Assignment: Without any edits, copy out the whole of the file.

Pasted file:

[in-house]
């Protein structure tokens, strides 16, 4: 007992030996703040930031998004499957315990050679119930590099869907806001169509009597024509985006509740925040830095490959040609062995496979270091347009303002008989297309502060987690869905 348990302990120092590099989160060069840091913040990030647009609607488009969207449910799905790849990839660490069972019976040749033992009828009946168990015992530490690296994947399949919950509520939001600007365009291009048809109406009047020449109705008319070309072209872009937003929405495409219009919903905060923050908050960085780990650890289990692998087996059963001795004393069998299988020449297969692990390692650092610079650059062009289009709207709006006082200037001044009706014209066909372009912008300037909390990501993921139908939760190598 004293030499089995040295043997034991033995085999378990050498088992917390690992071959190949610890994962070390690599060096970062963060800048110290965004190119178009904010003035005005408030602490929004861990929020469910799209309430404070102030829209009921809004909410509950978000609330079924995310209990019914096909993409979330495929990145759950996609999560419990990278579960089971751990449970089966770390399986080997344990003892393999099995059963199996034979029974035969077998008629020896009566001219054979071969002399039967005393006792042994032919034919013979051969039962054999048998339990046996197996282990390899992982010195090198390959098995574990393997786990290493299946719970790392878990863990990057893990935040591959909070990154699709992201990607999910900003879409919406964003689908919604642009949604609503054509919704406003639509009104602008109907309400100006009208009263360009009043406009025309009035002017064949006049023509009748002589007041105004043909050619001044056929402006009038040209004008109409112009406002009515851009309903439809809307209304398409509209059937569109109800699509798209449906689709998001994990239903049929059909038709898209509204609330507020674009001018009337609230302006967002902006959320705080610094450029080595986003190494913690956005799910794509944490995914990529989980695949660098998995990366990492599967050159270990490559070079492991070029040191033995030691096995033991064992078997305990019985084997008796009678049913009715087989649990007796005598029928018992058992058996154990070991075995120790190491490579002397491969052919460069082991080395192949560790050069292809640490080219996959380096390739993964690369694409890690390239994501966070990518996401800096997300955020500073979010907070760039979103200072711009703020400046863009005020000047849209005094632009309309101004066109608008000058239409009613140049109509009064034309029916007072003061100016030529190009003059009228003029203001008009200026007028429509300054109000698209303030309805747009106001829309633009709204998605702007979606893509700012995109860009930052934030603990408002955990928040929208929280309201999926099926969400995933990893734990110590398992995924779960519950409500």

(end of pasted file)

[in-house]
């Protein structure tokens, strides 16, 4: 007992030996703040930031998004499957315990050679119930590099869907806001169509009597024509985006509740925040830095490959040609062995496979270091347009303002008989297309502060987690869905 348990302990120092590099989160060069840091913040990030647009609607488009969207449910799905790849990839660490069972019976040749033992009828009946168990015992530490690296994947399949919950509520939001600007365009291009048809109406009047020449109705008319070309072209872009937003929405495409219009919903905060923050908050960085780990650890289990692998087996059963001795004393069998299988020449297969692990390692650092610079650059062009289009709207709006006082200037001044009706014209066909372009912008300037909390990501993921139908939760190598 004293030499089995040295043997034991033995085999378990050498088992917390690992071959190949610890994962070390690599060096970062963060800048110290965004190119178009904010003035005005408030602490929004861990929020469910799209309430404070102030829209009921809004909410509950978000609330079924995310209990019914096909993409979330495929990145759950996609999560419990990278579960089971751990449970089966770390399986080997344990003892393999099995059963199996034979029974035969077998008629020896009566001219054979071969002399039967005393006792042994032919034919013979051969039962054999048998339990046996197996282990390899992982010195090198390959098995574990393997786990290493299946719970790392878990863990990057893990935040591959909070990154699709992201990607999910900003879409919406964003689908919604642009949604609503054509919704406003639509009104602008109907309400100006009208009263360009009043406009025309009035002017064949006049023509009748002589007041105004043909050619001044056929402006009038040209004008109409112009406002009515851009309903439809809307209304398409509209059937569109109800699509798209449906689709998001994990239903049929059909038709898209509204609330507020674009001018009337609230302006967002902006959320705080610094450029080595986003190494913690956005799910794509944490995914990529989980695949660098998995990366990492599967050159270990490559070079492991070029040191033995030691096995033991064992078997305990019985084997008796009678049913009715087989649990007796005598029928018992058992058996154990070991075995120790190491490579002397491969052919460069082991080395192949560790050069292809640490080219996959380096390739993964690369694409890690390239994501966070990518996401800096997300955020500073979010907070760039979103200072711009703020400046863009005020000047849209005094632009309309101004066109608008000058239409009613140049109509009064034309029916007072003061100016030529190009003059009228003029203001008009200026007028429509300054109000698209303030309805747009106001829309633009709204998605702007979606893509700012995109860009930052934030603990408002955990928040929208929280309201999926099926969400995933990893734990110590398992995924779960519950409500």